As of today, $2.1bn of the $5bn IMF package has been disbursed. If the IMF in 2021 extends less credit than we project, additional funds may come from the issue of domestic government debt securities, which the January forecast estimated at $2.4bn.
The IMF is not only an important creditor that charges low interest rates, but also a vital strategic partner. Cooperation with the IMF is an important factor in shaping Ukraine’s investment climate, as well as a benchmark for relations with other international financial institutions and foreign investors. Our priority is to continue the dialogue with colleagues from the IMF in order to reach a staff-level agreement. We also prioritise taking measures to get the IMF Board to approve a review of the Ukrainian programme.
Ukraine will also benefit from the additional Special Drawing Rights allocations that are expected to be issued this year.
By performing its most important functions of surveillance, technical assistance, and lending through special programs, the IMF helps our country maintain economic stability and pursue economic priorities. In 2021, bilateral cooperation between Ukraine and the IMF will continue under the Stand-By Programme. Funds granted by the IMF are used to replenish Ukraine’s international reserves and support the state budget.
What is the contingency plan if Ukraine cannot access IMF funds? Will it tap the Eurobond market?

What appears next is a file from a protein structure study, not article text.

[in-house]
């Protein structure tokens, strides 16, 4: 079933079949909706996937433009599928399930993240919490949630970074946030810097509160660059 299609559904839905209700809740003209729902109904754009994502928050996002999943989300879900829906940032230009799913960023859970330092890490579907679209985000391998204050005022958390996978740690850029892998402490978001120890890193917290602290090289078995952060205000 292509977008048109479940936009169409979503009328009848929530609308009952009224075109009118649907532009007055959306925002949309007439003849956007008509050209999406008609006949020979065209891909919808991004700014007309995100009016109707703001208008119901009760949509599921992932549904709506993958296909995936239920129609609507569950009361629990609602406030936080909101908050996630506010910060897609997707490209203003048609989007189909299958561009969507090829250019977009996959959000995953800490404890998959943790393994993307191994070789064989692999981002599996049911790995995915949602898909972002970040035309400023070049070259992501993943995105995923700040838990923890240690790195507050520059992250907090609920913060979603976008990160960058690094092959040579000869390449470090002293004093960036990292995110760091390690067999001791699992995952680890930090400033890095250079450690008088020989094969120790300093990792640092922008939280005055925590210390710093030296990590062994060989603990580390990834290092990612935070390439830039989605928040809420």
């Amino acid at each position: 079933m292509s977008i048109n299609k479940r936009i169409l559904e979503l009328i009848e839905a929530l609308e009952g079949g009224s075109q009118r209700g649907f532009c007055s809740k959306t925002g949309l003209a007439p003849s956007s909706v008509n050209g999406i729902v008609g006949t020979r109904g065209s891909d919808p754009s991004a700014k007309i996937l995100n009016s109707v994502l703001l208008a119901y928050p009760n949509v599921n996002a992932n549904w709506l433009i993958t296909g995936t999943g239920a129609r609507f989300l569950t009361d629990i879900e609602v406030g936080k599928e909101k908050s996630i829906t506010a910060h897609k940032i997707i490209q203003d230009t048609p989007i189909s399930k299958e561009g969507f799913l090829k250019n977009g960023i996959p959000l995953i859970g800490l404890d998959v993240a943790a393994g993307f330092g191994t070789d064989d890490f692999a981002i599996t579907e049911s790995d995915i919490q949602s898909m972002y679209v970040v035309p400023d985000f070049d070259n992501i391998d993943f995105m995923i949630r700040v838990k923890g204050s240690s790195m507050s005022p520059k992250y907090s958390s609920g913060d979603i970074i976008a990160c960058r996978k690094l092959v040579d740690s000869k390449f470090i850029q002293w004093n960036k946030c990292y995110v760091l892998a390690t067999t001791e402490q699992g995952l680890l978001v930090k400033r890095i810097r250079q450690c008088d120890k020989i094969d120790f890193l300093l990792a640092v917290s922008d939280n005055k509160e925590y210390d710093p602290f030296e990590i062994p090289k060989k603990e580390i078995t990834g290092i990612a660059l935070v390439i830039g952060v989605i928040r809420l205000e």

We are not even considering the scenario in which we do not get funding.
Cooperation with the IMF and other international partners is important to finance budgetary needs and provide additional incentives for the economy to grow. This will also enable Ukraine to maintain its international reserves at about $30bn. Postponing or suspending the IMF program may slow Ukraine’s economic recovery. Lack of external funding may increase the need to raise more funds in the domestic market. According to the NBU, the potential for these borrowings is quite limited.
Our concern is not that the money will not come. Aside from that, we do need to deepen the local market and we will also be monitoring the international markets to see if it makes sense for Ukraine to sell a Eurobond.
What are the main obstacles with the IMF? There are rumours that a lack of reform on the anti-corruption front has slowed negotiations.
It is true that discussions have continued around our anti-corruption framework and gas price cap. There are also discussions around our current fiscal figures.
The NBU plans to continue to promote the implementation of global best practices in banking. We have recently submitted for the Ukrainian parliament’s consideration an amendment to the law on improving corporate governance in banks, which we have developed together with IMF experts. The adoption of this law will also strengthen the institutional capacity of the NBU and its independence and bring governance standards closer to those seen in European bank regulation.